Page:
We’ve all been there, long day at work, ate dinner and feeling extremely lazy and then the athan is called. We feel stress, busy and so much pressure that we feel like going to the masjid is a burden, so how would our kids feel?
Honor your teen’s feelings.
Our kids like us are stretched too thin. School, tutoring, work, chores, homework and then we ask them to join us on a ride to the masjid. Let them have some space to voice their concerns about the masjid without giving them a guilt trip. Allowing our kids to express their opinion makes them feel accepted and free of judgement. Ask yourself if they can ask hard questions or share doubts without being scolded or even disciplined?
Ask your children where they prefer to go to jummuah or where they feel comfortable praying. Maybe the center they like has a young Imam who really connects with them.
Do your kids just come to the masjid to pray or are there any educational, social or recreational activities that they can participate in? Too often our masajid are more of musallahs with grumpy old people rather than a vibrant place to feel welcome and give back. There needs to be opportunity for families to worship their Creator by serving humanity, TOGETHER.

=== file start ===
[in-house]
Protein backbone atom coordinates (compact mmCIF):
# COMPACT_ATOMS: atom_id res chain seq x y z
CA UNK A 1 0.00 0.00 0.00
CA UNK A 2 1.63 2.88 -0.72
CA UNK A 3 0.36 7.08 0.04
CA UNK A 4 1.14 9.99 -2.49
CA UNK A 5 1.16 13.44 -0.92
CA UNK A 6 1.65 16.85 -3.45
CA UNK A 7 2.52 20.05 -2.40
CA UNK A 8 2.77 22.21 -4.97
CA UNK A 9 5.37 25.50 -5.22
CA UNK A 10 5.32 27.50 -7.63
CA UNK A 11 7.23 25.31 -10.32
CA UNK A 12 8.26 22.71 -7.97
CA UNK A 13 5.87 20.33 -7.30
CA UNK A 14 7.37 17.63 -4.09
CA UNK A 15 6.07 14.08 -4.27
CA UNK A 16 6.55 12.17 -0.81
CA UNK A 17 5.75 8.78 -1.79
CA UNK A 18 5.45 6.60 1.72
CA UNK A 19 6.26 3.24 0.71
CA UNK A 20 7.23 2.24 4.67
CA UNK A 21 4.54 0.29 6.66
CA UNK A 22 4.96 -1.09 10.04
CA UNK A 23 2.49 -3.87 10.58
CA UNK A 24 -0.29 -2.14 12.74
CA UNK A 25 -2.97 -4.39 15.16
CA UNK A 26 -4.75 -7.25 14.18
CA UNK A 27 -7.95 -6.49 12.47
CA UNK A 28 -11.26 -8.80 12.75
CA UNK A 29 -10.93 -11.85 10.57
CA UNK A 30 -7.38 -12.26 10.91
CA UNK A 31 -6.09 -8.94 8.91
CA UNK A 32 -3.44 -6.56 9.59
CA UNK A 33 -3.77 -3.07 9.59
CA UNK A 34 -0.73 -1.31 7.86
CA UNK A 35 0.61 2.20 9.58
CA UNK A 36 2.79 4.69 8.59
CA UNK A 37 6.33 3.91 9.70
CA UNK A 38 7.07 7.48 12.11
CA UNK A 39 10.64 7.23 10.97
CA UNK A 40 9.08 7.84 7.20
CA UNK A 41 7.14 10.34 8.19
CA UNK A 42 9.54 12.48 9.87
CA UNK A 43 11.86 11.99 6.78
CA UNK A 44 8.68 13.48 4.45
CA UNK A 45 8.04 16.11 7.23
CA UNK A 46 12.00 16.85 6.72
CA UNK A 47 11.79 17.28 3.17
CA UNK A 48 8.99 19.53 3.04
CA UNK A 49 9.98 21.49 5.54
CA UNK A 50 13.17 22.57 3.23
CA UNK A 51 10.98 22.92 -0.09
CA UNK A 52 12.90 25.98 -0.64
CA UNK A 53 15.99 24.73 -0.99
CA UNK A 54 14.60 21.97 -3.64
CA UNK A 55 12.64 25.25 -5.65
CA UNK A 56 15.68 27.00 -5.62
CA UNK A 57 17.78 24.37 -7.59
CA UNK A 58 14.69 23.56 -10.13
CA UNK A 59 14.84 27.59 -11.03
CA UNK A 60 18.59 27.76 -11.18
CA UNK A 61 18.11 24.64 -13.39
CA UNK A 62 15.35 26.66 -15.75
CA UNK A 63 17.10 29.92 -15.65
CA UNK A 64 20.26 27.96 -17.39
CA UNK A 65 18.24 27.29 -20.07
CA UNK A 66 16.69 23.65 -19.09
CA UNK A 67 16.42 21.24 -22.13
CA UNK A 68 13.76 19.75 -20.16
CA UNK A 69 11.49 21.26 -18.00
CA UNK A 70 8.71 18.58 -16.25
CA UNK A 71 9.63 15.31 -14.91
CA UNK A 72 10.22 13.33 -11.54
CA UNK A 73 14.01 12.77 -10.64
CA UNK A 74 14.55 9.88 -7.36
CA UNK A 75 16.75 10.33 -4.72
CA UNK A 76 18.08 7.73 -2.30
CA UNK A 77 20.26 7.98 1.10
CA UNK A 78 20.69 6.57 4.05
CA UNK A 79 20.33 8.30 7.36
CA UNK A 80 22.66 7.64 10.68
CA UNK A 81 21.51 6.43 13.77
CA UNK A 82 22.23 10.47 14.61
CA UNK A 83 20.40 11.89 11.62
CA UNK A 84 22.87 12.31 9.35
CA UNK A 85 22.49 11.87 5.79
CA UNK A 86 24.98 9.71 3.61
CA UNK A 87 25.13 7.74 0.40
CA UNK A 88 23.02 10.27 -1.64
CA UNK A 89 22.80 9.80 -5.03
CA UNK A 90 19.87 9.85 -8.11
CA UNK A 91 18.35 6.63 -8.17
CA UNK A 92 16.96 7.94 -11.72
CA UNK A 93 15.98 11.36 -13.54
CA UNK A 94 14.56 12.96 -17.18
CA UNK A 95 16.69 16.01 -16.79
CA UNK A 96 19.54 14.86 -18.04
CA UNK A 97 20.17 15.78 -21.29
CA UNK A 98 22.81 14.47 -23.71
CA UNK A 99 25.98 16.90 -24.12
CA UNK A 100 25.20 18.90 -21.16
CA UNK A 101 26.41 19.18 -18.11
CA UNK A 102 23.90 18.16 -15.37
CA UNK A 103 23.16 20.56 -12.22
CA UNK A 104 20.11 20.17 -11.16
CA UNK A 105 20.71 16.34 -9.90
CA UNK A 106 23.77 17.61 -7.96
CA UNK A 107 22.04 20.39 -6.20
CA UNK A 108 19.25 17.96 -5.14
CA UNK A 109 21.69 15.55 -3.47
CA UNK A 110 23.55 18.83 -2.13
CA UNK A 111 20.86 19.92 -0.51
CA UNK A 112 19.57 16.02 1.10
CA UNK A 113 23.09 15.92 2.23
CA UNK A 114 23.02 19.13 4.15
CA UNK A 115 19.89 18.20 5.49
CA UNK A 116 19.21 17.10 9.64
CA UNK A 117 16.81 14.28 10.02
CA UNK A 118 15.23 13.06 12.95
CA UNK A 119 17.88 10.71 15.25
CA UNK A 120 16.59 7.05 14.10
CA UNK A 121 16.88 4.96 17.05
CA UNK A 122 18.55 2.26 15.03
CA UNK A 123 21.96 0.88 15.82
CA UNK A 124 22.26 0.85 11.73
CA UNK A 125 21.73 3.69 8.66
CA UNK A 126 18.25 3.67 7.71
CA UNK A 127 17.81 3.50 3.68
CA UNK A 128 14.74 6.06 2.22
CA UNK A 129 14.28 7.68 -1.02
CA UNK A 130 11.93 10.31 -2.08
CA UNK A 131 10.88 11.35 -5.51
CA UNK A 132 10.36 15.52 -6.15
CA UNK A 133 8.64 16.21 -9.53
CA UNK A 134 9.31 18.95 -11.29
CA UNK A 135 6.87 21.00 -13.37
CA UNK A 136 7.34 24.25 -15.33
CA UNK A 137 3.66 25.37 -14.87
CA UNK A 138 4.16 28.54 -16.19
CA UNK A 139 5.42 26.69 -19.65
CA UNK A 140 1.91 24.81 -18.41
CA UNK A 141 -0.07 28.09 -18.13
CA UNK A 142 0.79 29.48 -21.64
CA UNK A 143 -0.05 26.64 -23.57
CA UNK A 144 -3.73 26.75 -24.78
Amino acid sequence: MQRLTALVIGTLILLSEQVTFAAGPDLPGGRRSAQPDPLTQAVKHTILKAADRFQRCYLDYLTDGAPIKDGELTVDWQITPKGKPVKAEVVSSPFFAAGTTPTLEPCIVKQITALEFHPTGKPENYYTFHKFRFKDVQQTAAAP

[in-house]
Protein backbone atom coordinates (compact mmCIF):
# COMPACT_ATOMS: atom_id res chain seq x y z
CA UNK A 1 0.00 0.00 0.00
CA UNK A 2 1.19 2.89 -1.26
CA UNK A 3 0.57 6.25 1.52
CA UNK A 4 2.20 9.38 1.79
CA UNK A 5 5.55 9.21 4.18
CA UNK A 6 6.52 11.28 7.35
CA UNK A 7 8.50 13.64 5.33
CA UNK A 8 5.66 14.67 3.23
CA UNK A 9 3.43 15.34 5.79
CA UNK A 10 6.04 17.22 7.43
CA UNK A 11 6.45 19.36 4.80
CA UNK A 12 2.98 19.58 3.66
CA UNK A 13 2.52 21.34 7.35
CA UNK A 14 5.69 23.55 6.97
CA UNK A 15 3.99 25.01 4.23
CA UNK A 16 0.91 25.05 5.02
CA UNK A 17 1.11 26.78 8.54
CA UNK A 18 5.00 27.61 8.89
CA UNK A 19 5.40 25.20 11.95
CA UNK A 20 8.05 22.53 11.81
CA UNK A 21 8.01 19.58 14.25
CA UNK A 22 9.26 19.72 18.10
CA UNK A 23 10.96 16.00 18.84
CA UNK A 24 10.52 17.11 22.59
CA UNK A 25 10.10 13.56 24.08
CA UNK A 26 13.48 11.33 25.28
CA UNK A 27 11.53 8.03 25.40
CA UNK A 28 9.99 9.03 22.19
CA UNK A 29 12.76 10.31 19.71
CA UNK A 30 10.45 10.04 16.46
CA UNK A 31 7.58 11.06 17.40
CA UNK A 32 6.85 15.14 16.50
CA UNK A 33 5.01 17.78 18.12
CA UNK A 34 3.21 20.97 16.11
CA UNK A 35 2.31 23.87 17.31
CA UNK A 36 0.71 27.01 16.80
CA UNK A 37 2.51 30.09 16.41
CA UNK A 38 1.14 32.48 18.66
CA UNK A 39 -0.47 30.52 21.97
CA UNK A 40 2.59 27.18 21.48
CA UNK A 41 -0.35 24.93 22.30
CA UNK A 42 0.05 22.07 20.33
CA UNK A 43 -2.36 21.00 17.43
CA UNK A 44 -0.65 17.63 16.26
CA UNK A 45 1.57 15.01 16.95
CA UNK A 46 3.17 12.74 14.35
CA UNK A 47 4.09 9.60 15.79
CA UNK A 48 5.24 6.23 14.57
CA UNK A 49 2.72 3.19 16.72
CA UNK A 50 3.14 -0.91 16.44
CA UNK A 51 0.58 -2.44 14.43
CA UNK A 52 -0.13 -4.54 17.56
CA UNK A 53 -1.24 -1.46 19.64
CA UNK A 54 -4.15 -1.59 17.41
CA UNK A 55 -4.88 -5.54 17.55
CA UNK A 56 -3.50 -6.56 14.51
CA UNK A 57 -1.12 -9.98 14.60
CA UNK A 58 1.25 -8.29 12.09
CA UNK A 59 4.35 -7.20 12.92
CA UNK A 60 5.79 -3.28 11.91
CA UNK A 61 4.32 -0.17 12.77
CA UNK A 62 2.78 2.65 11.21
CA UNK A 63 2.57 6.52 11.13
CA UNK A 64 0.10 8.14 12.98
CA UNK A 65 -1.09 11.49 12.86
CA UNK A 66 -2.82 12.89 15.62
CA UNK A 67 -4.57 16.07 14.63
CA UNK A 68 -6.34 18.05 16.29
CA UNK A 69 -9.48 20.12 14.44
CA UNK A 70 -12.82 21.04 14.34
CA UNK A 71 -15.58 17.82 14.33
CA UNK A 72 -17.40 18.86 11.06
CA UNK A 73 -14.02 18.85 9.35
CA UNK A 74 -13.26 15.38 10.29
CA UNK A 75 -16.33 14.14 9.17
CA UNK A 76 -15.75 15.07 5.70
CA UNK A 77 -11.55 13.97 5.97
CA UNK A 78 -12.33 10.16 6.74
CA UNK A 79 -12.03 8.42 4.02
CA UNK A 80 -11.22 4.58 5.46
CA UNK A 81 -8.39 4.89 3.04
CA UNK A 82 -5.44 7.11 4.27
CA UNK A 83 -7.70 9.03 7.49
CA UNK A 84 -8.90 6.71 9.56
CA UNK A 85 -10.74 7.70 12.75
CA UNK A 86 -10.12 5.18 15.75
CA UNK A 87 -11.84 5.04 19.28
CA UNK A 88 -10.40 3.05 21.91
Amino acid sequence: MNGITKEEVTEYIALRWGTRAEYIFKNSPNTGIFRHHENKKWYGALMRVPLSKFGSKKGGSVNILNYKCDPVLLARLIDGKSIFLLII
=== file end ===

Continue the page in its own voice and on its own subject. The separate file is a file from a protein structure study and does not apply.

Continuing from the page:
Come up with ten community service projects that families can do together at the masjid.
Babysitting, serve meals, stock the food pantry, visit the sick, do some outreach!
Help your family members discover their hidden talents and make them feel useful.
Explore different Masajid
Don’t just visit one masjid! Go to different community masajid and when on vacation be sure to explore different masajid in the area you are visiting.
Live Islam, outside the masjid
Our kids can spot hypocrisy from a mile away. Be sure to practice our faith outside of the masjid. Kids need to see us practicing our faith in private.
If your teen resists the masjid, this is a sign that their hearts may have hardened. Ask Allah swt to soften their hearts and open their mind to the masjid. Dua changes things, especially when it comes from the heart of a concerned parent.